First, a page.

“As a student law clinic with a commitment to social justice, the Asper Centre is committed to raising awareness of the issue of climate change in our teaching, research and activism, and to finding ways to support law students to contribute to the struggle for climate justice through the Canadian Charter of Rights and Freedoms,” says Cheryl Milne, the centre’s executive director.

Approximately forty percent of Canada’s petrochemical industry is condensed into a 15-square-mile area in Sarnia, Ontario known as Chemical Valley. The student working group highlighted Chemical Valley as an example of a place where years of government inaction and an inadequate emissions regulation has resulted in a health and environmental crisis.

Just south of the city are the traditional lands of the Aamjiwnaang First Nation community. Members of the Aamjiwnaang First Nation have been asking the government to review emissions standards for years, to no avail. A whistleblower has lodged three complaints over the past decade alleging inadequate engagement with the Aamjiwnaang community.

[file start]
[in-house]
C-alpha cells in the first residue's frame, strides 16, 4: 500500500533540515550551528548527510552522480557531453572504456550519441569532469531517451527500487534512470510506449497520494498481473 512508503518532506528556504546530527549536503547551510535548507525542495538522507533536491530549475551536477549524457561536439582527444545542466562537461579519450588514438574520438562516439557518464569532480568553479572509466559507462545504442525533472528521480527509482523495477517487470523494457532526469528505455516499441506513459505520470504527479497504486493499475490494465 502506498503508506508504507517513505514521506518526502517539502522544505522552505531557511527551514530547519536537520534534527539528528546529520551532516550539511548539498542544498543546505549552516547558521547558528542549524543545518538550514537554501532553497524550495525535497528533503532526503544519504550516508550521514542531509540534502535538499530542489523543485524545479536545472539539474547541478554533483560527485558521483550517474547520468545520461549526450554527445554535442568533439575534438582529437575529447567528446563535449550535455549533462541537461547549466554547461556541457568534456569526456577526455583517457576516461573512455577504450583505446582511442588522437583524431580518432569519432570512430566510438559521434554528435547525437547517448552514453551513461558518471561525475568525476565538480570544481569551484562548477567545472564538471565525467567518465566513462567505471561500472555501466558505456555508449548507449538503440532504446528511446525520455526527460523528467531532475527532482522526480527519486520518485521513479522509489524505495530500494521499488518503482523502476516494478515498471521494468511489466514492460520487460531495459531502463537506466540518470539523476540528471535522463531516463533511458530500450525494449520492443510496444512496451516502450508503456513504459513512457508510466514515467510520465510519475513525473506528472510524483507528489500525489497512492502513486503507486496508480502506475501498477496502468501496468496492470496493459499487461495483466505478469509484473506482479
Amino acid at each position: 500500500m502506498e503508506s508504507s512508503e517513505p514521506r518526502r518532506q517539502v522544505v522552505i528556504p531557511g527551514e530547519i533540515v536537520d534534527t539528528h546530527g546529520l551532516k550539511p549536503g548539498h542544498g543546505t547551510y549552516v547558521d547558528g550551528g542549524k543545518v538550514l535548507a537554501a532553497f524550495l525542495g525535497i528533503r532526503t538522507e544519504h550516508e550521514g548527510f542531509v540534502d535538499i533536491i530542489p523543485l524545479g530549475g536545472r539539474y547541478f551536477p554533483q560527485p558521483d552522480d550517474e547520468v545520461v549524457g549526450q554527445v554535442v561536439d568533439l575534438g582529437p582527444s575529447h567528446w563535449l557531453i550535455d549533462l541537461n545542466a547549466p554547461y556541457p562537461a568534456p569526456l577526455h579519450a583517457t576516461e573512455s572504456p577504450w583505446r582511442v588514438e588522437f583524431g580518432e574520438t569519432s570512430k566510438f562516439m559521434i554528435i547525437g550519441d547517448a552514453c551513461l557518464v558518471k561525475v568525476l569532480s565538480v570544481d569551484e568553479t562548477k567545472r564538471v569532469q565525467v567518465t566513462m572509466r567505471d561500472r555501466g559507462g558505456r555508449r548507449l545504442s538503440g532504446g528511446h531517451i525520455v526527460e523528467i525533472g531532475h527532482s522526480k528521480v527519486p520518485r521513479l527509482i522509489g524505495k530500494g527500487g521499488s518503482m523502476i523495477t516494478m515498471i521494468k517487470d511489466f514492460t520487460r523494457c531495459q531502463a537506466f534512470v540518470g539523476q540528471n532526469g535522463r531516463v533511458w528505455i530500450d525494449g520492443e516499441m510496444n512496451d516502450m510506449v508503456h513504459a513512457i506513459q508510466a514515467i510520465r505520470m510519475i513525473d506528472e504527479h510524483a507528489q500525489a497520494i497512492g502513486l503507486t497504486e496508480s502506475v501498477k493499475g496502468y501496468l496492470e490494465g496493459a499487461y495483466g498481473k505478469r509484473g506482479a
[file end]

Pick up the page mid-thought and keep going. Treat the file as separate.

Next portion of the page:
The Climate Justice working group also cites a 2017 report of the Environmental Commissioner of Ontario that observed that “Indigenous people and communities are disproportionately affected by environmental problems.”

“There are strong arguments to be made that both the provincial and federal governments have duties under the Canadian Charter of Rights and Freedoms to protect the Aamjiwnaang community and other residents of Chemical Valley from the harms of pollution,” says Kinley.

Section 7 and Section 15 of the Charter could both be invoked in order to protect individuals from insufficient government action in the sphere of environmental rights.

“There are any number of examples we could have chosen from. Unfortunately, Chemical Valley is just one example of where the different levels of government have failed in their obligations towards local communities,” says Yara Willox, a second-year law student. “We were happy to learn about the Ontario government’s decision to begin a two-year health study in Sarnia this fall, but it’s not enough.”

Kinley adds that a group of young Canadians recently initiated a lawsuit against the federal government for infringing their Charter rights by not taking sufficient steps to combat climate change.